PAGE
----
Homemade, Repurposed, Coffee Scented Candles

IMG_3810I had just sat down at the table this morning, after cleaning up a bit in the kitchen after making breakfast, and wondered if there was anything I could do with the coffee grounds I had just thrown away. In months past I would throw the grounds outside to benefit the worms, flowerbeds, garden, etc. But it’s winter now and surely there had to be something more creative, right? And, besides, I’m getting into all this “homesteading” stuff and would like to do something worthwhile. Well, enter the thought of “coffee scented candles”.

IMG_3794I’m currently drinking some illy coffee. This is some of the best tasting coffee I’ve ever enjoyed. I will always prefer my Mondulkiri coffee from Cambodia, but sometimes that’s not available. Enter the illy brand. Love it. Love. Love. Love it. Enough said.

Here are the items you’ll need to make a candle similar to mine:

IMG_3791

  • Wax: can be remnants of previously used candles, or a chunk of wax (like my ten pounder in the pic)
  • Candle wick – can be purchased online
  • Wax mold – I used jelly jars, but you can use a paper cup and cut it away after the wax hardens
  • Used coffee grinds – yes, I dug mine back out of the trash (luckily they landed correctly in the coffee filter)
  • Couple of pots to make a double boiler
  • Pencils – I use them to keep the wicks straight (see pics later)
  • Cleaver – I got mine in Cambodia, but you may not want to go that far. I use this for everything, just like the Khmer. These cleavers are so handy and I like to keep them sharp.

IMG_3793Since my coffee grounds were wet from this morning’s brew, I dried them in the oven at 175*.  I didn’t time it, because I’m assuming you have enough common sense to tell when the grounds are dry.

IMG_3788I made a double boiler, inserted the wax in the upper pot and commenced to melting. It’s pretty straightforward and simple to do. It took maybe 5-7 minutes to melt all the wax I needed for my two candles.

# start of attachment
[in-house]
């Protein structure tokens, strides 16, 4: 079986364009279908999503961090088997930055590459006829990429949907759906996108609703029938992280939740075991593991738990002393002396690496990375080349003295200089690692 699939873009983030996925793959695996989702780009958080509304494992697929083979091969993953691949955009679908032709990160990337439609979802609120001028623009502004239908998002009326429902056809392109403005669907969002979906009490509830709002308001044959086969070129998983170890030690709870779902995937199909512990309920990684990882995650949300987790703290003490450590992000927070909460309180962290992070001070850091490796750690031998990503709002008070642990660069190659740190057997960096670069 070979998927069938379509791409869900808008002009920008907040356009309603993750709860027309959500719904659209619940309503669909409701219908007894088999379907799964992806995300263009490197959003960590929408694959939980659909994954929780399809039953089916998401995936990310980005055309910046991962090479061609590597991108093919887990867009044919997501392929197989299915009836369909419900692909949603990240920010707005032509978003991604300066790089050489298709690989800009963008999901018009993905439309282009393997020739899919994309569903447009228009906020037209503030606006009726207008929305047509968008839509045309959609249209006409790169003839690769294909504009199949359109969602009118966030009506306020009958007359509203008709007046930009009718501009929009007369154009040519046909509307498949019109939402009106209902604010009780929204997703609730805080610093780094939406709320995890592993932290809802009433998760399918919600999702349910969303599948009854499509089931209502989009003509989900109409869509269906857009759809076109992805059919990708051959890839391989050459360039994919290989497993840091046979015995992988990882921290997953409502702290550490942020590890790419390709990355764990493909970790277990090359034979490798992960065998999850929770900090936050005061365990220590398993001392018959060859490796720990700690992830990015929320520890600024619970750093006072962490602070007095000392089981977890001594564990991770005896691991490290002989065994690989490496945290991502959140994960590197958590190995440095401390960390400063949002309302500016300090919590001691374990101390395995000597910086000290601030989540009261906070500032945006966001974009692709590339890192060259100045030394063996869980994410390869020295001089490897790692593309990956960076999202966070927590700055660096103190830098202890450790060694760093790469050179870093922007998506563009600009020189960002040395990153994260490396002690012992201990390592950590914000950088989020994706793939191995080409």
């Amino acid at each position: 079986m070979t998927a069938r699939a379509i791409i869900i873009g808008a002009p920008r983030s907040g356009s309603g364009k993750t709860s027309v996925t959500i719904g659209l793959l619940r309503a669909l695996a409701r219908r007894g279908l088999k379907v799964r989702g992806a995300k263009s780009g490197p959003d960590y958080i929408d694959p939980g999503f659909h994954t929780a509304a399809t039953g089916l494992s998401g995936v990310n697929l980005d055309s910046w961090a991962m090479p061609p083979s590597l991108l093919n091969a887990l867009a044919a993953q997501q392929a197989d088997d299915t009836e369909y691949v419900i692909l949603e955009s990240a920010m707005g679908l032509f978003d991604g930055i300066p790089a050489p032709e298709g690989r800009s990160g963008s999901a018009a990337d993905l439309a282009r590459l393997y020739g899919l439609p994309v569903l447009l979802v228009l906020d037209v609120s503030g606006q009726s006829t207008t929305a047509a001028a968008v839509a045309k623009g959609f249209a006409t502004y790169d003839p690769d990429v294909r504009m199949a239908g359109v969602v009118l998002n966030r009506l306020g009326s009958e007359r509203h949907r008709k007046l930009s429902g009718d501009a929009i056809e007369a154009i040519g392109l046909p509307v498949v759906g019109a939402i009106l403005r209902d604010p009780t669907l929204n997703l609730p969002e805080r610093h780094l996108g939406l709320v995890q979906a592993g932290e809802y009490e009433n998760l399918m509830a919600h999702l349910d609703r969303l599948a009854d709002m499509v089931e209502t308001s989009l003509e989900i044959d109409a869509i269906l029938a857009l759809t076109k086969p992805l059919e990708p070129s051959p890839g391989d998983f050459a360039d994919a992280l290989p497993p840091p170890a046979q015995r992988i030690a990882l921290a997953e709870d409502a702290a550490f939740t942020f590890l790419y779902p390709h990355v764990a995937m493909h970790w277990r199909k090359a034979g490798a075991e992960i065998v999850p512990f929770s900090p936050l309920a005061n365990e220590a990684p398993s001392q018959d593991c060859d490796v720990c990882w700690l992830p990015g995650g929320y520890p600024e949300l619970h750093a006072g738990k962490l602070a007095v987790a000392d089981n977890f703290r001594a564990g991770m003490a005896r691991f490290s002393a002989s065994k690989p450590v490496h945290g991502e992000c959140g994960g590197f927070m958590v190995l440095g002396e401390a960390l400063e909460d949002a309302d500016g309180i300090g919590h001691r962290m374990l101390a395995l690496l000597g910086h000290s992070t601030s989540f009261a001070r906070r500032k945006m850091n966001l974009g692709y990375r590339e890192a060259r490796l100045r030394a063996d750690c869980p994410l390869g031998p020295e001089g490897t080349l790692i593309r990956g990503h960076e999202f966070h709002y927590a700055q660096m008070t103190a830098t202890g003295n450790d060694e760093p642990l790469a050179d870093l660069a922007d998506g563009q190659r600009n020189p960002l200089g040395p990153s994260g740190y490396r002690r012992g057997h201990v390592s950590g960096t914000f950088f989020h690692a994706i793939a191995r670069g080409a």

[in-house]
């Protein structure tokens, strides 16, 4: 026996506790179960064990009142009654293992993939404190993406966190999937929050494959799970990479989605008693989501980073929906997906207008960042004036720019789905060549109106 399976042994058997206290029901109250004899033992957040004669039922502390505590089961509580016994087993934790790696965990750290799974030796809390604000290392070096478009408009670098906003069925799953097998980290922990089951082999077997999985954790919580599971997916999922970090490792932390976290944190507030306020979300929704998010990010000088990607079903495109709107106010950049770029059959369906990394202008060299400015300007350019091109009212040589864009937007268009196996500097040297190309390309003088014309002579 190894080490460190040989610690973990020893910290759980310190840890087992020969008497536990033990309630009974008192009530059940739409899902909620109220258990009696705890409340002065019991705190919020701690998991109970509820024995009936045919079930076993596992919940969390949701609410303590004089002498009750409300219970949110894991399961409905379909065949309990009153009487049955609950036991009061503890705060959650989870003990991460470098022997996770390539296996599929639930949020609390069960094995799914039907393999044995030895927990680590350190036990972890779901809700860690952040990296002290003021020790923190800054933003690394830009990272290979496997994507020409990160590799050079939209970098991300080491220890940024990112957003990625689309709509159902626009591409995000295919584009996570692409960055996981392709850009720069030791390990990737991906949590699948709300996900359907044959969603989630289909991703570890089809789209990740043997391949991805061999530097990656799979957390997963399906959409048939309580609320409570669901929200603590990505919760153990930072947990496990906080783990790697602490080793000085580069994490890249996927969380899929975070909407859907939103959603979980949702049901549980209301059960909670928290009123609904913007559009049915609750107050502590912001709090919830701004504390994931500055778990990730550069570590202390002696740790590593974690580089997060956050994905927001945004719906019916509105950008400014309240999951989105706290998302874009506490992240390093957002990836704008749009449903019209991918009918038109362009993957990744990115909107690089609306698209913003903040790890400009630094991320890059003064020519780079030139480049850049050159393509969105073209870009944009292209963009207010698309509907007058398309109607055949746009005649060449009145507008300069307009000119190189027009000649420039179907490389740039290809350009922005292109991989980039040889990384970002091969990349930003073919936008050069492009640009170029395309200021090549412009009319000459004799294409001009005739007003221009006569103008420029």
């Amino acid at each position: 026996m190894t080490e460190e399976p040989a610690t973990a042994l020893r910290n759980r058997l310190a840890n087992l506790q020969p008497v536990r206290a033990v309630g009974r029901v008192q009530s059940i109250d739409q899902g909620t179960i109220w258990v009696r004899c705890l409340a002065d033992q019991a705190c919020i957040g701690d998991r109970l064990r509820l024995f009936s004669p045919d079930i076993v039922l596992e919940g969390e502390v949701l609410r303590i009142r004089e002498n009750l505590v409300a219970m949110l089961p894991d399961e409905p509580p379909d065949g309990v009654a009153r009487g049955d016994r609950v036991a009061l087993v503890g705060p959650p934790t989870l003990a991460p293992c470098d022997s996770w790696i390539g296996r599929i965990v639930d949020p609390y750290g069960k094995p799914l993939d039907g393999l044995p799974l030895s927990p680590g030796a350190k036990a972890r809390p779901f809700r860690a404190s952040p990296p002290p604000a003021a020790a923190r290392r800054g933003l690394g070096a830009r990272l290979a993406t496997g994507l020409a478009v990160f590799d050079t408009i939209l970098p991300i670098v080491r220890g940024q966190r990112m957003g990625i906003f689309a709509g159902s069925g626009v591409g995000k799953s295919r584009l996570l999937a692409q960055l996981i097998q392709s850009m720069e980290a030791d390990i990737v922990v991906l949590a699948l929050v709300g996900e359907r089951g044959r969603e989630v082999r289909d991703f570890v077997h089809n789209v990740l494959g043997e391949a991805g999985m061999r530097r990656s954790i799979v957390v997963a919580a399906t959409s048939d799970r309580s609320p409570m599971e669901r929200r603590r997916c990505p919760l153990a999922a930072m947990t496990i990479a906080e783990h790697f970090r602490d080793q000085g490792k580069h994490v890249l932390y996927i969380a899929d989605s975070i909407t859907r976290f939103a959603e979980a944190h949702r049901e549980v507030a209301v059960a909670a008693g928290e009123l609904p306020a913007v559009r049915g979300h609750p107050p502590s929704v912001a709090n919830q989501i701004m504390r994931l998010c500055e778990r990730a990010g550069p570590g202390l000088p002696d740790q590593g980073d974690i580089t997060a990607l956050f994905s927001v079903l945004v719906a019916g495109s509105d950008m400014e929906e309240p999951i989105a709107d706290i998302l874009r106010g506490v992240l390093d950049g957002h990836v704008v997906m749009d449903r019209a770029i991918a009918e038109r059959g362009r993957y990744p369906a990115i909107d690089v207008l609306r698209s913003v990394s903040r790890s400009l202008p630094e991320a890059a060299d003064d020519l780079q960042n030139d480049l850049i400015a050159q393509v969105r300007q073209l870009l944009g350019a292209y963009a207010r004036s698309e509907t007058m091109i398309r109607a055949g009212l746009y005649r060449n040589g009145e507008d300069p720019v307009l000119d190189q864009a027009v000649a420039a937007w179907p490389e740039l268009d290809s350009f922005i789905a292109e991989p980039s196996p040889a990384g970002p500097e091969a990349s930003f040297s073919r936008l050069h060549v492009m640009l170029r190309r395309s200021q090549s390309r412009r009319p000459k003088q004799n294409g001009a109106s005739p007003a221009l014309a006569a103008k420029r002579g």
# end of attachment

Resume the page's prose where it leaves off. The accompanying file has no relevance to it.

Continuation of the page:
IMG_3790While the wax was melting, I took my two jelly jars, placed the pencils with wicks attached (with duct tape, of course) on top, and placed some coffee grounds as a base.

IMG_3801I then poured the wax into the jars, about a 1/4 way high, using a small funnel. I will tell you this: don’t use the funnel. Not only do you not need it if you are careful, it simply clogs up with dried wax while you are waiting for the level to dry. Live and learn!

IMG_3803While the wax was hardening, (I allowed for 20 minutes at a time), I placed the pot of melted wax back on the double boiler. During the 20 minute wait time, I was “Youtubing” videos on various other projects to tackle.

IMG_3808After the timer went off indicating 20 minutes had past, I placed more coffee grounds into the jelly jar. Now, I started with “8 cups” worth of coffee grounds, so that gave me plenty to use in both jelly jars. If you don’t drink as much coffee as I do, you’ll need to save up your grounds for a few months. Ha.

IMG_3809I simply repeated that process several times. (Four times if you count the levels, but hey, to each their own).

I then allowed the candles to cool completely and without placing them in the refrigerator. Hey, it’s winter in Indiana and our house is chilly. It didn’t take long. I don’t think the scent is very strong (which is a good thing), but it will be a subtle aroma when burning.

I hope you enjoyed this compost of how to repurpose your used coffee grounds. Never, never, place fresh coffee in a candle – to do such a thing is a crime against humanity. Ha! Always enjoy your coffee once, and look for ways to enjoy it again!

If you have ideas of how to repurpose used coffee grounds, place them in the comment section below and I’ll add them to my list of ideas. If you are reading this on Facebook, click through and place your comments in the comment section at GraceDependent.

Have fun, live life fully, and love all you come in contact with!

 

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